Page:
Cybersafe News

Joker Malware Apps tricks its way back to Google Play Store

Cybersecurity researchers revealed that a new variant of the infamous Joker malware has once again entered Google Play and 11 malicious Android applications were removed by Google from its Play Store.

The Android malware was hidden under the disguise of legitimate applications to secretly make users subscribe for premium services without their knowledge.

According to a Check Point research report published, the malware called Joker or Bread has found a new technique to bypass Google’s Play Store protections: obfuscate the malicious DEX executable inside the application as Base64 encoded strings, which are then decoded and loaded on the compromised device.

After the disclosure by Check Point researchers, the 11 apps in question were removed by Google from the Play Store on April 30, 2020.

Check Point’s Aviran Hazum stated that the Joker malware was difficult to detect even though there are security protections by Google available. He added that even though the malicious apps were removed from the Play Store, there are chances that the Joker might adapt again.

Joker which was first discovered in 2017, is one of the most widespread kinds of Android malware. It is famous for performing billing fraud and its spyware capabilities, including stealing SMS messages, contact lists, and device information.

In order to hide their true nature, the malware operators have utilized a variety of methods which includes encryption to hide strings from analysis engines, fake reviews to make users download the apps, and also a technique called versioning. In this method a clean version of the app is uploaded to the Play Store to gain trust among users and then later on they secretly add malicious code through app updates.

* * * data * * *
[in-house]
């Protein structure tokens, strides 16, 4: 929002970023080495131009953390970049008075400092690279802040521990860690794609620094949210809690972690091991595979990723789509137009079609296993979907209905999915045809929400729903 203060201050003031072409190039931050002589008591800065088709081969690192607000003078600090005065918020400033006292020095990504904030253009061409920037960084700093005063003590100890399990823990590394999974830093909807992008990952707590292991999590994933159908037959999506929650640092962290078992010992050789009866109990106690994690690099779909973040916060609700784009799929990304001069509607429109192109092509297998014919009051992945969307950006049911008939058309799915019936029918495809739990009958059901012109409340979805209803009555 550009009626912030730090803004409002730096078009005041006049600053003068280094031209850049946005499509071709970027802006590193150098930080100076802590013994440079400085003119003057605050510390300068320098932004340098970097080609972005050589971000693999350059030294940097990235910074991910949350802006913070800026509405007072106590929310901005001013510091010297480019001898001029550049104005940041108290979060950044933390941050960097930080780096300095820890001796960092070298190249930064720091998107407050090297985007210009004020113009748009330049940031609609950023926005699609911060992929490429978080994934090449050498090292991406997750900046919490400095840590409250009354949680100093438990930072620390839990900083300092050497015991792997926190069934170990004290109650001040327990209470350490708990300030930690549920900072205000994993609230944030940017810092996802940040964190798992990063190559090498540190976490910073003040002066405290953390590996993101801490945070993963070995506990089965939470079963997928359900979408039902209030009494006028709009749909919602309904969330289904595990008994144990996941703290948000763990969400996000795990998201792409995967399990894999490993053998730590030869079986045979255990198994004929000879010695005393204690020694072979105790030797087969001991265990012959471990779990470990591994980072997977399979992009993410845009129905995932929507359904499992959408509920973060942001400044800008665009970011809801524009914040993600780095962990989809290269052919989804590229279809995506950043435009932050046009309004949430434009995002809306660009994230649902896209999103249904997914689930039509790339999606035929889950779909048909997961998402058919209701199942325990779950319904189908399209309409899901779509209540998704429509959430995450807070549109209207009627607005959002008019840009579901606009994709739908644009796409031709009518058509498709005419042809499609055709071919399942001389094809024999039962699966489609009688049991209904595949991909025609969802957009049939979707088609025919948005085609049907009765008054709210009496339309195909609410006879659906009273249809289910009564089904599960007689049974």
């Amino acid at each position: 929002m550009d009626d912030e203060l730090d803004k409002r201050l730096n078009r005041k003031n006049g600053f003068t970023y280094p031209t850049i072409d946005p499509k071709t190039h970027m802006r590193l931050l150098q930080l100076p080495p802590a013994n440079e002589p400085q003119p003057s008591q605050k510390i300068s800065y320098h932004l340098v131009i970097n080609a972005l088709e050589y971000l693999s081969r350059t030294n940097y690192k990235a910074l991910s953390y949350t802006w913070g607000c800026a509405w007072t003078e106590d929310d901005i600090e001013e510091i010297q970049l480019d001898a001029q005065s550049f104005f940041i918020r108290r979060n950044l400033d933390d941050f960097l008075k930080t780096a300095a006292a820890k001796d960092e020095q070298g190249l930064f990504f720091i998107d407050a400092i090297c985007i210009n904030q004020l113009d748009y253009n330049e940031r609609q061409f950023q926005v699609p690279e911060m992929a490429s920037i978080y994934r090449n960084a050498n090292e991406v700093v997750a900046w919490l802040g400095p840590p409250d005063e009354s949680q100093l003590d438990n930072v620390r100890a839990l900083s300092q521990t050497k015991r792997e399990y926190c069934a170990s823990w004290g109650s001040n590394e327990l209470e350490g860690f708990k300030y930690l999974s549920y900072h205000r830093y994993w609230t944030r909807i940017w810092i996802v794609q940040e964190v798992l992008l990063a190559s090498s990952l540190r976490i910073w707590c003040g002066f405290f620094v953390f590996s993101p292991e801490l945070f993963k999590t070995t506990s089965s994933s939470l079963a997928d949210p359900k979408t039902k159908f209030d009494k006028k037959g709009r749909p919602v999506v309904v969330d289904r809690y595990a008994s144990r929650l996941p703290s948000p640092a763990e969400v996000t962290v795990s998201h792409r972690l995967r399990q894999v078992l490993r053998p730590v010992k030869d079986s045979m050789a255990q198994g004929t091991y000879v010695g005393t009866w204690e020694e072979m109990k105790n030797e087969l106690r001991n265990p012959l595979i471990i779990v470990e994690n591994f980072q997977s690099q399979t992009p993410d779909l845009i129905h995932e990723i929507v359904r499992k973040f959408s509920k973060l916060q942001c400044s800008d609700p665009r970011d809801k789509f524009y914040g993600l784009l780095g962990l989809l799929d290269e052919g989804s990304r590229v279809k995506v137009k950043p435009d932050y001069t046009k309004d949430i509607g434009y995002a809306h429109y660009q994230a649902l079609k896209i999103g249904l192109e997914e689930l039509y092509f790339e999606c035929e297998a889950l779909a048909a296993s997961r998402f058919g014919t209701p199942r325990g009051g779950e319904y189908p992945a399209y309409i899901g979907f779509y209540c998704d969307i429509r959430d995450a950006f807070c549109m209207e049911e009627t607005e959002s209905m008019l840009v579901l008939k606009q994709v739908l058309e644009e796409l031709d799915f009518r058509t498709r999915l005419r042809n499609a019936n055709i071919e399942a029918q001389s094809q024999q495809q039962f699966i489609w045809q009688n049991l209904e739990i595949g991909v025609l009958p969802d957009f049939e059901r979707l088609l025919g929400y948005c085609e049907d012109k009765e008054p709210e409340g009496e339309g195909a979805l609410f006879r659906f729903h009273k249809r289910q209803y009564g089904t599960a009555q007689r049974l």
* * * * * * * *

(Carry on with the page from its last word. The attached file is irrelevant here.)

With the introduction of new policies in Play Store and Google Play Protect has increased their defenses, Bread apps were forced to continually iterate to search for gaps. They used every possible methods and complicate technique to go undetected.

As of January 2020, Google has removed more than 1,700 apps submitted to the Play Store over the past three years that had been infected with the malware.

The new variant which has been found now also has the same goal but it leverages the app’s manifest file, which is used to load a Base64 encoded DEX file.

A second “in-between” version was also identified using a similar technique of hiding the .dex file as Base64 strings but adds them as an inner class in the main application and loads it via reflection APIs.

In order to make the users subscribe secretly without their consent, the Joker made use of two main components — the Notification Listener as a part of the original application, and a dynamic dex file loaded from the C&C server to perform the registration.

Besides, the variant also has several new features that allows the threat actor to remotely issue a “false” status code from a C&C server under their control to suspend the malicious activity.

Those users who have installed the infected apps must check their mobile and transaction history to see if there are any suspicious payments made. Ensure to carefully check the app permissions for all apps that has been installed on your Android device.

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